Sunday, November 7, 2010

Words Can Make It So

Sometimes I play the game of denial, that if I don't say/write something, then I can pretend it's not true and that everything is just fine and dandy.  I guess I believe in the magic, or power, of words that way. 

So here's something I've been procrastinating writing about because I'd rather not think about it too much.

I mentioned Ellie's MRI last month to determine if a tethered spinal cord is contributing to her recurrent UTIs. (Which, btw, are under control lately thanks -- I'm convinced -- to the prophylactic dose of antibiotics her pediatrician put her on.)

We got the results impressively fast -- the pediatrician called me the following day in the late afternoon. (Why do pediatric test reports come back so much faster than adults'?) Unfortunately, the MRI was inconclusive, so Ellie has been referred both to a pediatric urologist and a pediatric neurosurgeon.

Apparently her spinal cord is not tethered in an obvious way, but there were other abnormalities that prompted the pediatrician to call the neurosurgeon to discuss what she thought. And the neurosurgeon said to send Ellie over, so we'll go there on Jan. 6, the first available appointment.

From what I've read and heard, it's not uncommon for the radiologist to think a cord is not tethered, but the neurosurgeon to think it is. In my case, I've had two lumbar MRIs; one radiologist said it was tethered, the other one said it was not. The same neurosurgeon looked at both sets of images (without, I think, bothering to read the radiologist's report!) and said it was definitely tethered.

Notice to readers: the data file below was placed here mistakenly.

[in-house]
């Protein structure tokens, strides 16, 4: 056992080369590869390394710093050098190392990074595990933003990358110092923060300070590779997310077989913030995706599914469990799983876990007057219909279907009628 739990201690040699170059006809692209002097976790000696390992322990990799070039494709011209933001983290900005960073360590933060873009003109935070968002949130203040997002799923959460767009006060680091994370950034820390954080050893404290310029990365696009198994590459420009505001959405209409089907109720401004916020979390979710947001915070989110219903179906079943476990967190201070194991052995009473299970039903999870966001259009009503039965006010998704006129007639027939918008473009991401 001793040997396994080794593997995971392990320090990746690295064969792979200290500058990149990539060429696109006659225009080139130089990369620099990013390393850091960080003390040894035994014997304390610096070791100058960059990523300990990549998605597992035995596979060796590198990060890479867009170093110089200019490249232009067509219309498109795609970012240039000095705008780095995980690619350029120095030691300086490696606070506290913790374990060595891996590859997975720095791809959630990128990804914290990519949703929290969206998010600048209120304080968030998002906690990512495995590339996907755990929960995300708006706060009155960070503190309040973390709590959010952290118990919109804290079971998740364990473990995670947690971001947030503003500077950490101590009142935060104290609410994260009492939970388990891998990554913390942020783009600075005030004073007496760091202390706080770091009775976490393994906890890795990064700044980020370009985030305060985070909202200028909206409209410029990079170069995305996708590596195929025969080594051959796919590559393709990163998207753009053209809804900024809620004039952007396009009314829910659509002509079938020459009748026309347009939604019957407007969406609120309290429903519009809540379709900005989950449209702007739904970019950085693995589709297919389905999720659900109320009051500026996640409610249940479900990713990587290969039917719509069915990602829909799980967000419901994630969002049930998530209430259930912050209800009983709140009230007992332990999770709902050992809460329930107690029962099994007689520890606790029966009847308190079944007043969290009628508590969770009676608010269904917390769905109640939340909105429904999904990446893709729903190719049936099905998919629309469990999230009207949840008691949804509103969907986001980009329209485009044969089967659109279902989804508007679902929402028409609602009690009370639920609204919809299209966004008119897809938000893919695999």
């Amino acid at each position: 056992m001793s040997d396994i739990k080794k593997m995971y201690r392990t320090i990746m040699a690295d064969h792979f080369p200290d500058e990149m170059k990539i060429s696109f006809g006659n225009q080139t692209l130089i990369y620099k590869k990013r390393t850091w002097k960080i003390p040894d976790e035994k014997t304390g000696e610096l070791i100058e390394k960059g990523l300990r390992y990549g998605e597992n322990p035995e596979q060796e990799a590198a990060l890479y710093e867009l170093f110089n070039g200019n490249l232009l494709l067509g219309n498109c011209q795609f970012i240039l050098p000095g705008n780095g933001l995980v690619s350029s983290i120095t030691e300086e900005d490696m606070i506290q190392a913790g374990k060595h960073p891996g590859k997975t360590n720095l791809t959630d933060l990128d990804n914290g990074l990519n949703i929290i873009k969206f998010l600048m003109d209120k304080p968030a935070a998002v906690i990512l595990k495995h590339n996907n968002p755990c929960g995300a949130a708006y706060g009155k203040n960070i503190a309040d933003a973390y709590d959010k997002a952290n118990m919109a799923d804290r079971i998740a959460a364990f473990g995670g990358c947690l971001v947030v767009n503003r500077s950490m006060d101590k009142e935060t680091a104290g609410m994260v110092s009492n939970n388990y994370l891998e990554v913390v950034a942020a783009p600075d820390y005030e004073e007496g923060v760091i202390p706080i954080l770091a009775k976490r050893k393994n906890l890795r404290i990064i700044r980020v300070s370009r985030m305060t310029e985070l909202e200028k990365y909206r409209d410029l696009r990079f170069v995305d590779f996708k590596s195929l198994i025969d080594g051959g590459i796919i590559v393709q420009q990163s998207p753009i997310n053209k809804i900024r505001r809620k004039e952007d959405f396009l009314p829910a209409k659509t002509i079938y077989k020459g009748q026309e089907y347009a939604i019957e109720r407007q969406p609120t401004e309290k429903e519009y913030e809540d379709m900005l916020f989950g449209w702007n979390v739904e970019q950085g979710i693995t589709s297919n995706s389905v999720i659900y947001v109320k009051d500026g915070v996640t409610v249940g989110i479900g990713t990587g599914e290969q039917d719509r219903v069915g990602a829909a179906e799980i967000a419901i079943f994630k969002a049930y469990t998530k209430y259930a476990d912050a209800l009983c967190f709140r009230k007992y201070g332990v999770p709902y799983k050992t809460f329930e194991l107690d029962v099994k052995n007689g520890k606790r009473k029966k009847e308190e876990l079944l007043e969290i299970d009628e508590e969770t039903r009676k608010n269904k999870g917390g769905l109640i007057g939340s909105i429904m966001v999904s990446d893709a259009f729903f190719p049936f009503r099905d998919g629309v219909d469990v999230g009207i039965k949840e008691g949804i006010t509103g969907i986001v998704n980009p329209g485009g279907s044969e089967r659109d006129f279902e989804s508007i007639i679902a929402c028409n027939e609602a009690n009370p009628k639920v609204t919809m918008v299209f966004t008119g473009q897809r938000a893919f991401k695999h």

I guess sometimes you have to take a leap of faith when you decide whether or not to do what a doctor suggests. We're not ready to leap into surgery for 
Ellie yet, but we'll go and listen to what the neurosurgeon has to say, and we'll go see the second pediatric neurosurgeon in town and see what he has to say. And then we'll decide if we want a third opinion and should go up to Seattle or down to the San Francisco area for it. 

Here's what the radiologist wrote about Ellie's spine that was abnormal: "There is mild narrowing of the neural foramina and the L5-S1 due to facet hypertrophy and a broad-based disk bulge."

The pediatrician said that was very unusual to see in a kid Ellie's age. She said she has sometimes seen that in obese kids ages 10 and up, but that Ellie is definitely not overweight, much less obese, and so much younger anyway. 

She also wants us to see a pediatric urologist, which has been scheduled for Nov. 22. 

And I'm looking into taking Ellie to a child psychologist, partly because we're not sure how much of Ellie's bladder/bowel issues are behavioral and how much are physical/medical. I'm hoping a therapist will help us get closer to the truth, and also that she will be able to talk to Ellie about these doctor appointments and, if we get to that point, the surgery itself. Hospital/medical stuff is just traumatic for kids, and however we can make it all easier and less worrisome for her the better.

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